Departmental plan and IT strategy lay out priorities for investment of £1.3 billion from Spending Review
HM Revenue & Customs (HMRC) has said it plans to make itself a 'digital by default' organisation in the course of this parliament.
It has stated the ambition as one of the major features of its single departmental plan, citing programmes to create digital tax accounts and ensure that third party software for businesses can link securely to its systems.
This follows the provision of £1.3 billion for the department's digital investment in last November's Government Spending Review. Priorities for the spending have been outlined in HMRC's long term IT strategy, which was published days before the departmental plan.
In an accompanying blogpost, the head of IT strategy Kristian Miller says the emphasis is on creating an environment for real time updates to support online services.
“We want to use the substantial amounts of data we hold to gain more customer insight to help us maximise compliance, increase efficiency and improve the experience of our customers,” Miller says.
Accounts and data
Among the ambitions highlighted in the departmental plan are to give customers access to digital tax accounts by the end of 2016, make better use of data to improve compliance and personalise services, and modernise IT systems to reduce maintenance costs and provide tools for staff.
It signals an intention to comply with the standards set by the Government Digital Service and make use of cross-government platforms, with a caveat for the latter that this would be wherever one shows it is the best value-for-money solution.
There are also plans in other areas that will influence the approach to IT, notably in creating regional centres over the next five years and developing 'government hubs' with other departments as part of rationalising government's property estate.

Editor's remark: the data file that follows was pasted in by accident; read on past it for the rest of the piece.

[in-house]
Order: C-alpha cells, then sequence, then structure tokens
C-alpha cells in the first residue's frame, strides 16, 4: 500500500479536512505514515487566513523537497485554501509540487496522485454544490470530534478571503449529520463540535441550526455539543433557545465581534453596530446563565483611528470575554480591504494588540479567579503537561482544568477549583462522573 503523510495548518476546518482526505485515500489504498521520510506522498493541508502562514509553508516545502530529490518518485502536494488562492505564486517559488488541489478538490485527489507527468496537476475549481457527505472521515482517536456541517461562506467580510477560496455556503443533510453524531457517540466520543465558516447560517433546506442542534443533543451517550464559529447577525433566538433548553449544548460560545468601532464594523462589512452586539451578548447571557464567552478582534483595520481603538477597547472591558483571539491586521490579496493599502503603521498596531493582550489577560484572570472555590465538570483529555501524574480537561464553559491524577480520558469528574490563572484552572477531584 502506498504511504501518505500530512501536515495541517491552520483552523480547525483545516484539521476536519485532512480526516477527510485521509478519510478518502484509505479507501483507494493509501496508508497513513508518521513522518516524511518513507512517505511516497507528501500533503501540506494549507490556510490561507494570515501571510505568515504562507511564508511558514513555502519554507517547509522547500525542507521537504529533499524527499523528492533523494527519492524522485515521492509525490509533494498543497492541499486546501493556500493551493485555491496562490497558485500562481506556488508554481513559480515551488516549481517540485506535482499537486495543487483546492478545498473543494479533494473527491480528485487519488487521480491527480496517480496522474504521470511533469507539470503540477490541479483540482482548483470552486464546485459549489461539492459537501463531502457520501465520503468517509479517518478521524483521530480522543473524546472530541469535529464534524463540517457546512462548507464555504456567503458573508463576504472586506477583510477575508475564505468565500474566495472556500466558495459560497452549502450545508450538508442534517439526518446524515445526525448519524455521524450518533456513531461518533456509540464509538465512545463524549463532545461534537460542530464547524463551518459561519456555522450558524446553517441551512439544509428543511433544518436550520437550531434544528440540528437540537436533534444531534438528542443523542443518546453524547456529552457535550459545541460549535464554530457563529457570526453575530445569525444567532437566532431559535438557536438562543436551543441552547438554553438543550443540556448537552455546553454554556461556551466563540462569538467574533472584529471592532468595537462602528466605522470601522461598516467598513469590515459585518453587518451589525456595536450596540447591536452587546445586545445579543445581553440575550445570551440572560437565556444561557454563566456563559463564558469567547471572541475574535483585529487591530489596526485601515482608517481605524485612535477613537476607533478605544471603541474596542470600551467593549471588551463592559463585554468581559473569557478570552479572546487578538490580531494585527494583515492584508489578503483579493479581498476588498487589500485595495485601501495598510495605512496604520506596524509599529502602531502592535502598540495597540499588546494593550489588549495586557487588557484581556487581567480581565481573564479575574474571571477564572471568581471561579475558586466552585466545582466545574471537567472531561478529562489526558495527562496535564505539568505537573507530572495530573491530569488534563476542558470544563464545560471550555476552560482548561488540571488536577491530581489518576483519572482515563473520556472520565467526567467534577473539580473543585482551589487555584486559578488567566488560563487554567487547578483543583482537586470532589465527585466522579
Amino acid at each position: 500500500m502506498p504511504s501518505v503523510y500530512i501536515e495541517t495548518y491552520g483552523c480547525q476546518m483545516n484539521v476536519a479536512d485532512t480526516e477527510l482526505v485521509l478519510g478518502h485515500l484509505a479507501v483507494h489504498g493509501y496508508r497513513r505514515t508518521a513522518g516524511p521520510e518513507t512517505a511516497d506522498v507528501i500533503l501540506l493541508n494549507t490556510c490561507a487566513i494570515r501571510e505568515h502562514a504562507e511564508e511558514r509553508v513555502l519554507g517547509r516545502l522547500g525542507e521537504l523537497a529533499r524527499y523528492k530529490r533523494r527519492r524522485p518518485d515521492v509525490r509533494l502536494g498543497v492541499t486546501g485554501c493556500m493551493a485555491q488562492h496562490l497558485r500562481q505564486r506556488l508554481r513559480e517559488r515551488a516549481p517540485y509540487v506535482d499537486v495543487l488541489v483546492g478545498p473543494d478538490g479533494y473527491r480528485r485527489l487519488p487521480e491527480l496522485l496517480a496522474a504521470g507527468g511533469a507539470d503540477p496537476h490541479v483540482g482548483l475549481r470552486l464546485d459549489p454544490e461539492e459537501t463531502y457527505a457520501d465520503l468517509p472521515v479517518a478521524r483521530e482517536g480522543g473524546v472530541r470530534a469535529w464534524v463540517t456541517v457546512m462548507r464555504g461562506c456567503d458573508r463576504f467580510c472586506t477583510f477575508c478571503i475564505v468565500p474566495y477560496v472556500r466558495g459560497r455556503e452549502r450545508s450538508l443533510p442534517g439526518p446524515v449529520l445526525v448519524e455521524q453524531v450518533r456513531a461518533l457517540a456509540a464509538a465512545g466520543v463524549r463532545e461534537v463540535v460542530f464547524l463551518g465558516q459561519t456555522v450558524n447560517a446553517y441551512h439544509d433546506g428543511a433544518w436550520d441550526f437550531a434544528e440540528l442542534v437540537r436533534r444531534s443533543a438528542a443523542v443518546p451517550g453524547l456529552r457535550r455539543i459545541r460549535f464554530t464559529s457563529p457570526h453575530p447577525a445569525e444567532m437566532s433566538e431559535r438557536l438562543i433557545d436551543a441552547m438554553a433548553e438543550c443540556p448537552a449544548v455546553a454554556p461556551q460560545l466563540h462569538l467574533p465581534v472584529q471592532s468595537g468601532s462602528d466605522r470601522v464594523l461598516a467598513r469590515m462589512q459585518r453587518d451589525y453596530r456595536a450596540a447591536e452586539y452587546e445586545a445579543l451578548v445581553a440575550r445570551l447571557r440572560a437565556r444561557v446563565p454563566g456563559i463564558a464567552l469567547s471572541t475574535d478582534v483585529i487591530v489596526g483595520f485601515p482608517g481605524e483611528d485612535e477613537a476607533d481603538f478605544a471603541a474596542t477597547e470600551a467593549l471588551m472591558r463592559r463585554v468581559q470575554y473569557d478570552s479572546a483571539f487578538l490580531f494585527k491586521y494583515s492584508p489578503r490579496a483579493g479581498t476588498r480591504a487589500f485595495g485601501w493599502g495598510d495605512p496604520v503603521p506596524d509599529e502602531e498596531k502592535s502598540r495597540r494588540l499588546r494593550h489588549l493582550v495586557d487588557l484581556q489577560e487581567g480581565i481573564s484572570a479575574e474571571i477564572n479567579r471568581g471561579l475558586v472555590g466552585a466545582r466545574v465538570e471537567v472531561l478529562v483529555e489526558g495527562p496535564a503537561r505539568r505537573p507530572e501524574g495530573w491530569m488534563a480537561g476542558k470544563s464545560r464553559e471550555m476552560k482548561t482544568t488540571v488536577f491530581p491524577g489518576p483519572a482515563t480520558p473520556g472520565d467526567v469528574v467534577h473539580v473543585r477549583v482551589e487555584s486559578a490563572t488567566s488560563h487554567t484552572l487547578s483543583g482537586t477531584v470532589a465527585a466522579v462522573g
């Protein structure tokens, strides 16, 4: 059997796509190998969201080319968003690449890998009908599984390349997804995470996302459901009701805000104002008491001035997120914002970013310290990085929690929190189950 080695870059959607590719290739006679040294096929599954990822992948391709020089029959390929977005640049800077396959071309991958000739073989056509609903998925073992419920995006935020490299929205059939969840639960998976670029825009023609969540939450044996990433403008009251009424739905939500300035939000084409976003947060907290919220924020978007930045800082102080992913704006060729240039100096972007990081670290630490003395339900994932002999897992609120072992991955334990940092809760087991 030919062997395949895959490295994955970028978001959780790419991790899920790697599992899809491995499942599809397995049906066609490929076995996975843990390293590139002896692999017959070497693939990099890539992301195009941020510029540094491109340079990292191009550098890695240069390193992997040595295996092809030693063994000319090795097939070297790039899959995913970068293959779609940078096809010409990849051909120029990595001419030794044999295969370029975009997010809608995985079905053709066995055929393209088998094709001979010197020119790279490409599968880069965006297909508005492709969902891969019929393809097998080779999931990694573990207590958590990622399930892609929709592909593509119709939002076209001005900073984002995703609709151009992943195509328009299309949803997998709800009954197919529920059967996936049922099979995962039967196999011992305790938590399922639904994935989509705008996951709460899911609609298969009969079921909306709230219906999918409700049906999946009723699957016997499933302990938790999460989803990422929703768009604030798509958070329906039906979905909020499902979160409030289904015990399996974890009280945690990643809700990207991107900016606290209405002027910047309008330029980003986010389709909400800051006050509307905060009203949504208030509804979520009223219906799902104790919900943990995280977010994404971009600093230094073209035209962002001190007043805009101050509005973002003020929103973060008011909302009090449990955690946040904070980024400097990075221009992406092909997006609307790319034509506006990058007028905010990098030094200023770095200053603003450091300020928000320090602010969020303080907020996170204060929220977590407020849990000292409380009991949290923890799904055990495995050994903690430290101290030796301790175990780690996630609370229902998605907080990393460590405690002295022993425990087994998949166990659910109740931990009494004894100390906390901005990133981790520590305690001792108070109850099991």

The IT strategy document emphasises the intention to run applications on virtualised infrastructure with as much as possible hosted on commodity cloud services. This will provide the scope for modifying approaches to running applications and databases as the market develops, rather than lagging behind.
The plan involves three core tax administration platforms: the Individuals Tax Management Platform (ITMP) based on National Insurance and PAYE services; the Enterprise Tax Management Platform (ETMP) based on SAP for business taxes and duties; and Customs Declarations Services (CDS), replacing Customs Handling of Import and Export Freight.
These will be accompanied by five cross-cutting platforms for case management, data and risk analytics, debt management, finance and HR. The data and risk analytics platform will make use of an Enterprise Data Hub linking digital services and analytics, and involve consolidating existing data warehouses into one that can be updated in real time.
'IT architecture blueprints' have been developed for each of the platforms, with a focus on services that could be reusable throughout HMRC.
The digital blueprint involves a platform to support the rapid development of digital services for customers, and a move towards infrastructure as a service and open source technology.
Identity assurance will initially make use of the existing Government Gateway, but as GOV.UK Verify – which is due to go live for some central government services in April – matures users will be migrated to the service.
Despite the emphasis on increasing digital capabilities, HMRC plans to make its Chief Digital and Information Officer (CDIO) Group smaller. The document claims the group will be more efficient and spread across a number of regional centres and specialist sites – reflecting the department's future location strategy for its workforce – but it also acknowledges a risk that it may struggle to find staff with the skills to deliver the IT strategy.
“Operational risks are managed by the relevant departmental, project and programme boards, and the CDIO Group will work to mitigate these risks on behalf of the department,” it says.